Bleeding Cool collated a series of tweets made by artist Tess Fowler, which by and large seem to be a reaction to this other Bleeding Cool post and comments about it, revolving around tweets made by artist Brandon Graham about misogyny in the comic book industry, Brian Wood, and the controversy over a retailer ripping up copies of Pretty Deadly #1.
Makes for good reading, even it’s a bit on the tabloid side. Problem is, the way the industry and fans clam up whenever issues of sexism and racism appear (to say nothing of bigotry against homosexuals and transgenders), it takes quite a bit of muckraking to put these issues in the light where they can be exposed for what they are. Not everyone’s going to be like Tony Harris and announce how much they despise women. It’s never that easy.
Art by Rafa Sandoval
Writing by Ann Nocenti
Published by DC
There’s nothing here as clever as the previous gang-war storyline. The various political machinations of warring, subterranean civilizations which has marked the Down Under arc isn’t, surprisingly, the kind of on-the-nose leftist critique Ann Nocenti is particularly known for (there’s no “You can count on the unions in a crisis“), which loses much of her charm; Rafa Sandoval also dials back the disorienting angles and Todd McFarlane acrobatics which defined this run when it was being smothered by tie-ins. Much of this seems down to co-writer/artist Scott McDaniel (who here gets a “Special Thanks” credit after co-plotting the arc so far), who tends towards lowest common denominator–his stint with John Rozum on Static Shock ended up being an editorially-mandated disaster built on lame attempts to create “water cooler” moments.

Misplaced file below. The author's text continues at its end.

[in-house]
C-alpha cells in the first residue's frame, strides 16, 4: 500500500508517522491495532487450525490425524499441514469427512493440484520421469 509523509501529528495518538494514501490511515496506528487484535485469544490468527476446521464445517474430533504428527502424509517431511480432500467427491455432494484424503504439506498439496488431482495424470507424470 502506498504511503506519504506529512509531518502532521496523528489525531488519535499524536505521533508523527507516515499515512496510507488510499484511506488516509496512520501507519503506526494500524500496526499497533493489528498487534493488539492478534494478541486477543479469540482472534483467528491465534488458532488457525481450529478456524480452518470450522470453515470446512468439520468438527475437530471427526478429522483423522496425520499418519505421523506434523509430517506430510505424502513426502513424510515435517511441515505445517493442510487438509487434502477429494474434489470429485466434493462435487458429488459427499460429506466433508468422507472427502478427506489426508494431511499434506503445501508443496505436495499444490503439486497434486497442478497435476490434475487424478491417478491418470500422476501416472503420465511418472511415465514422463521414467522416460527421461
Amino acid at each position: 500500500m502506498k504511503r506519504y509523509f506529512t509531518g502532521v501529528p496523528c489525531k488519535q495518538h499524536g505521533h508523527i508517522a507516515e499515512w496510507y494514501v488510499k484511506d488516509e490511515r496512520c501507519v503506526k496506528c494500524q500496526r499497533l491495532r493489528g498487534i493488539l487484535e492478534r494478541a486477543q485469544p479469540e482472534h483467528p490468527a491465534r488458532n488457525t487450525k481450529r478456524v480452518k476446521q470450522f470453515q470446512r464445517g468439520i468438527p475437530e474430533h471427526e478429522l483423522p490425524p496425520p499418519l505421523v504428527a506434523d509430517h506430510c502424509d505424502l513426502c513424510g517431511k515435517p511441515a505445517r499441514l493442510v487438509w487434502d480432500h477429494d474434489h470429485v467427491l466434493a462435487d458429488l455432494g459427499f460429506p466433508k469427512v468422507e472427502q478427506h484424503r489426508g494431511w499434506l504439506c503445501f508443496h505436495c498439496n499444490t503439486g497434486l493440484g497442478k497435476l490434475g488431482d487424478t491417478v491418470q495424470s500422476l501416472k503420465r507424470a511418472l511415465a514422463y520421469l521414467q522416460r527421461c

What we have left is Alighieri’s Inferno as imagined by Jules Verne: Nocenti’s Catwoman attempts to rescue a friend while playing witness (and voice of reason) to an underworld overlooked by the social structure of DC Universe America: hobos, bums, and the mentally ill are replaced by superhuman fire-people (raving mad Dr. Phosphorous and daughter Tinderbox), soldiers in miner gear (the Warhogs), and, well, the mentally ill (the New 52 version of Joker’s Daughter, a character who is not actually Joker’s daughter [it’s complicated]). There’s also a mangy cat antagonizing Catwoman, Nocenti equating homelessness to a feral state. Even with the danger these beings pose to Catwoman and above-ground Gotham City; even with the house-style weirdness Sandoval lends them; there’s a convincing level of sympathy for these characters. All they want is survival, for themselves and their families (Phosphorous wants to turn the world to ash so he and his daughter can live on the surface). As an exercise for keeping this book far away from the latest superhero crossover, there’s far worse things to be done.
Art by Steve Epting
Writing by Ed Brubaker
Published by Image